These economic and social dynamics combine with the degeneration of our environment in ways that hardly encourage childbearing: Chemicals and pollutants seep into our bodies, disrupting our endocrine systems. ...
To worry about falling birthrates because they threaten social security systems or future work force strength is to miss the point; they are a symptom of something much more pervasive.
It seems clear that what we have come to think of as “late capitalism” — that is, not just the economic system, but all its attendant inequalities, indignities, opportunities and absurdities — has become hostile to reproduction. Around the world, economic, social and environmental conditions function as a diffuse, barely perceptible contraceptive. ...
DANES DON’T FACE the horrors of American student debt, our debilitating medical bills or our lack of paid family leave. College is free. Income inequality is low. In short, many of the factors that cause young Americans to delay having families simply aren’t present.

Even so, many Danes find themselves contending with the spiritual maladies that accompany late capitalism even in wealthy, egalitarian countries. With their basic needs met and an abundance of opportunities at their fingertips, Danes instead must grapple with the promise and pressure of seemingly limitless freedom, which can combine to make children an afterthought, or an unwelcome intrusion on a life that offers rewards and satisfactions of a different kind — an engaging career, esoteric hobbies, exotic holidays.

“Parents say that ‘children are the most important thing in my life,’” said Dr. Ziebe, a father of two. By contrast, those who haven’t tried it — who cannot imagine the shifts in priorities it produces, nor fathom its rewards — see parenting as an unwelcome responsibility. “Young people say, ‘Having children is the end of my life.’”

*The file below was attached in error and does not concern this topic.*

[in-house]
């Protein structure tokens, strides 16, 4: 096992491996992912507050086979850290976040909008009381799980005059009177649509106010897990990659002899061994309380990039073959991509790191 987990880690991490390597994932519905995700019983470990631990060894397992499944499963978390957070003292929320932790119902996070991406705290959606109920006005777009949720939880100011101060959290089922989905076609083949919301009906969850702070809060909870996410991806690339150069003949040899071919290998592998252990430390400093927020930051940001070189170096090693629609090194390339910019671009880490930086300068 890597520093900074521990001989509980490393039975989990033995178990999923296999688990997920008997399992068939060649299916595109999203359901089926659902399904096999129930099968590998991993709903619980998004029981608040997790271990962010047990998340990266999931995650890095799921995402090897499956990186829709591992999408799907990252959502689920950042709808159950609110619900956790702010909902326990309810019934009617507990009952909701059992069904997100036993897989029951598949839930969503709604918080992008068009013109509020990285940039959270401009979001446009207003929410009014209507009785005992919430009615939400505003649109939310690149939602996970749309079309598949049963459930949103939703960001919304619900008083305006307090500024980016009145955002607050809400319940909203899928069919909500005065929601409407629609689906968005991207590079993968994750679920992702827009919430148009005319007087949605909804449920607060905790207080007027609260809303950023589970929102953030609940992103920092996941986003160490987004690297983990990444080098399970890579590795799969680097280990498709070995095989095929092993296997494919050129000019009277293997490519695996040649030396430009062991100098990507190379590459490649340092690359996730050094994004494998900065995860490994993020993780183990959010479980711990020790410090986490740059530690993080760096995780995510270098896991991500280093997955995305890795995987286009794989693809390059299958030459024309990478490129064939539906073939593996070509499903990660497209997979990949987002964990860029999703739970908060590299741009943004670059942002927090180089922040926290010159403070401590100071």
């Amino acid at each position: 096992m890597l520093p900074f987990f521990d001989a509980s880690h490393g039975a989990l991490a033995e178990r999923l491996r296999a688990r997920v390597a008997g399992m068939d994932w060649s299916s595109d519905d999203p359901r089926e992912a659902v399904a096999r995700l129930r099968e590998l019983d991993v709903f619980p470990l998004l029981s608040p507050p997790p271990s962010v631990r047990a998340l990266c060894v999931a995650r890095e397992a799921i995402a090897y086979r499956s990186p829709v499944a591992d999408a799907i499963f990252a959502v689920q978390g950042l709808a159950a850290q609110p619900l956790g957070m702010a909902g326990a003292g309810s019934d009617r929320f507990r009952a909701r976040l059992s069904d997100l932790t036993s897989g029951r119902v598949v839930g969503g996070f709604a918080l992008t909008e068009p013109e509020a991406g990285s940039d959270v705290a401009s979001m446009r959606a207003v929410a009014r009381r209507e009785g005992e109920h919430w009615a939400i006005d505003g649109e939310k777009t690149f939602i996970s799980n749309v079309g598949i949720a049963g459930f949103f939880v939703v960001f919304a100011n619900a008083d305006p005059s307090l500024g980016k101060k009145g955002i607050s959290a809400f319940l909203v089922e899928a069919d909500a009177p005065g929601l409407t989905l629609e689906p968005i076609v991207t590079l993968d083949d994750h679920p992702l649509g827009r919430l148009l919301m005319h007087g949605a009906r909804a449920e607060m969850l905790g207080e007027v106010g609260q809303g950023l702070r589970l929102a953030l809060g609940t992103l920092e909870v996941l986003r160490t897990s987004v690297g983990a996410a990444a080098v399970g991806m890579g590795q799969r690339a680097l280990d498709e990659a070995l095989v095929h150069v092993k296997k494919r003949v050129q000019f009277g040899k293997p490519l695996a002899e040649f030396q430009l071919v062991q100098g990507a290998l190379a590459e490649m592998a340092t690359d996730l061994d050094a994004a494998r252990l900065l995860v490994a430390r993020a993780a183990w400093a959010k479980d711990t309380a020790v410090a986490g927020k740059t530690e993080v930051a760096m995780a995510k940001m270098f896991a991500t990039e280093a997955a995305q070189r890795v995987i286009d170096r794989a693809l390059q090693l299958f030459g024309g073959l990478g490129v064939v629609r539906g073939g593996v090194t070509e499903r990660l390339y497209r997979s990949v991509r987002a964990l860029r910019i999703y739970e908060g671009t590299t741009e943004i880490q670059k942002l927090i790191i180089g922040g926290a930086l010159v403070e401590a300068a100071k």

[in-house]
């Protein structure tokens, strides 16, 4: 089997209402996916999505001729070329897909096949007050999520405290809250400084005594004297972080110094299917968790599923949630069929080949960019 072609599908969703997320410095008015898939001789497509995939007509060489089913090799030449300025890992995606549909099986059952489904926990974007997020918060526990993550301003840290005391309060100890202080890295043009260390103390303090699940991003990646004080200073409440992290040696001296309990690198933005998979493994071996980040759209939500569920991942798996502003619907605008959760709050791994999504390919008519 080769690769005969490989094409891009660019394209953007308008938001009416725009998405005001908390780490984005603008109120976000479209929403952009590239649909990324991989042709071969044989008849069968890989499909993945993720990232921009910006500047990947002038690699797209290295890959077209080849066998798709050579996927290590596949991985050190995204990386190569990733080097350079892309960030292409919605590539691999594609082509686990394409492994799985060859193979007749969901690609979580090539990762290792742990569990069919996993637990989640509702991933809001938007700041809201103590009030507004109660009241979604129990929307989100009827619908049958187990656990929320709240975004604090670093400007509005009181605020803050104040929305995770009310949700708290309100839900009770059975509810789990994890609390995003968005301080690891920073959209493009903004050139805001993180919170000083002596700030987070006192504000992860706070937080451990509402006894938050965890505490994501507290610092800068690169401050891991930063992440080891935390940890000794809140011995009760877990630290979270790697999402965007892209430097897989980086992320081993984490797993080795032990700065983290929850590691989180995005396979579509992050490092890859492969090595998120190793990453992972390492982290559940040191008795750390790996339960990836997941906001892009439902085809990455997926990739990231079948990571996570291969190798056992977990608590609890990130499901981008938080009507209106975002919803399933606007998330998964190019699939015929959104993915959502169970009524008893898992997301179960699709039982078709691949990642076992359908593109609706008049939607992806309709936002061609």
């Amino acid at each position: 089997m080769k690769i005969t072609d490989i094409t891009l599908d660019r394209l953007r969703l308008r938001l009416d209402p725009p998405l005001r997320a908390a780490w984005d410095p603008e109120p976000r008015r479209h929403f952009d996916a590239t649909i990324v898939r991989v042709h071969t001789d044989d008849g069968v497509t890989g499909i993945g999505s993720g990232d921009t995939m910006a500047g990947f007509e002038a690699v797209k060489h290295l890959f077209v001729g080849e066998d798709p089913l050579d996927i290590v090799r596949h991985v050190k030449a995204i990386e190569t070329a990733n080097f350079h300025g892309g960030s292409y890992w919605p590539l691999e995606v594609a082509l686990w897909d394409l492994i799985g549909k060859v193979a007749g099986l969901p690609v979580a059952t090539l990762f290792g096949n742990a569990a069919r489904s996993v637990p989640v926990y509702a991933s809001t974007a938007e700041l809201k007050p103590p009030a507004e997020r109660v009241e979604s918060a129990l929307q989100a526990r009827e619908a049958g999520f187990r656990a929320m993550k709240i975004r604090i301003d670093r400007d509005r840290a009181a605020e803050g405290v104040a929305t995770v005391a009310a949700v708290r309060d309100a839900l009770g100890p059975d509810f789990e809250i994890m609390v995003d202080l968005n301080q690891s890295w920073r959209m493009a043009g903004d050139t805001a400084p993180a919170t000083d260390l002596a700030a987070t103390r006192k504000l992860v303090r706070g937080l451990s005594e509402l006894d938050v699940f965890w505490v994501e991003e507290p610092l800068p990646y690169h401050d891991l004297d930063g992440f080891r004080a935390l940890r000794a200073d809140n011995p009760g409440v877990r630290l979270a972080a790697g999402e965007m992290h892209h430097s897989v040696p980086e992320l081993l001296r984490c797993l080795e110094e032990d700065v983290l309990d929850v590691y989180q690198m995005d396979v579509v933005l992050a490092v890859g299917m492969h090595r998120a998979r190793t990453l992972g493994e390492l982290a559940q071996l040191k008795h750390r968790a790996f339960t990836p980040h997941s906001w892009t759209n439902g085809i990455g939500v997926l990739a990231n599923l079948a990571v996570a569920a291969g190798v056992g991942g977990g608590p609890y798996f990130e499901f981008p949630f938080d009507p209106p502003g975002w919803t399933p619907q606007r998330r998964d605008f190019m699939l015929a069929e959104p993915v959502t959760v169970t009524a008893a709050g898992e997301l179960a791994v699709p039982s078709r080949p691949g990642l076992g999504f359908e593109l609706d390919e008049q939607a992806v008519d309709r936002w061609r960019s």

There are, to be sure, many people for whom not having children is a choice, and growing societal acceptance of voluntary childlessness is undoubtedly a step forward, especially for women. ...
In this context, he said, having children may appear to be no more than a “quixotic lifestyle choice” absent other social cues reinforcing the idea that parenting connects people “to something uniquely dignified, worthwhile and transcendent.” Those cues are increasingly difficult to notice or promote in a secular world in which a capitalist ethos — extract, optimize, earn, achieve, grow — prevails. Where alternative value systems exist, however, babies can be plentiful. ...
Today, raising a quality child is not just a matter of keeping up with the latest child-rearing advice; it’s a commitment to spending whatever it takes. ...
According to my back-of-the envelope calculations, I should have $200,000 saved before having a child. ...
The problem, to be clear, is not really one of “population,”.... Rather, the problem is the quiet human tragedies, born of preventable constraints — an employer’s indifference, a belated realization, a poisoned body — that make the wanted child impossible.
The crisis in reproduction lurks in the shadows, but is visible if you look for it. It shows up each year that birthrates plumb a new low. It’s in the persistent flow of studies linking infertility and poor birth outcomes to nearly every feature of modern life — fast-food wrappers, air pollution, pesticides.
- Anna Louie Sussman, The End of Babies, NYT, Nov. 16, 2019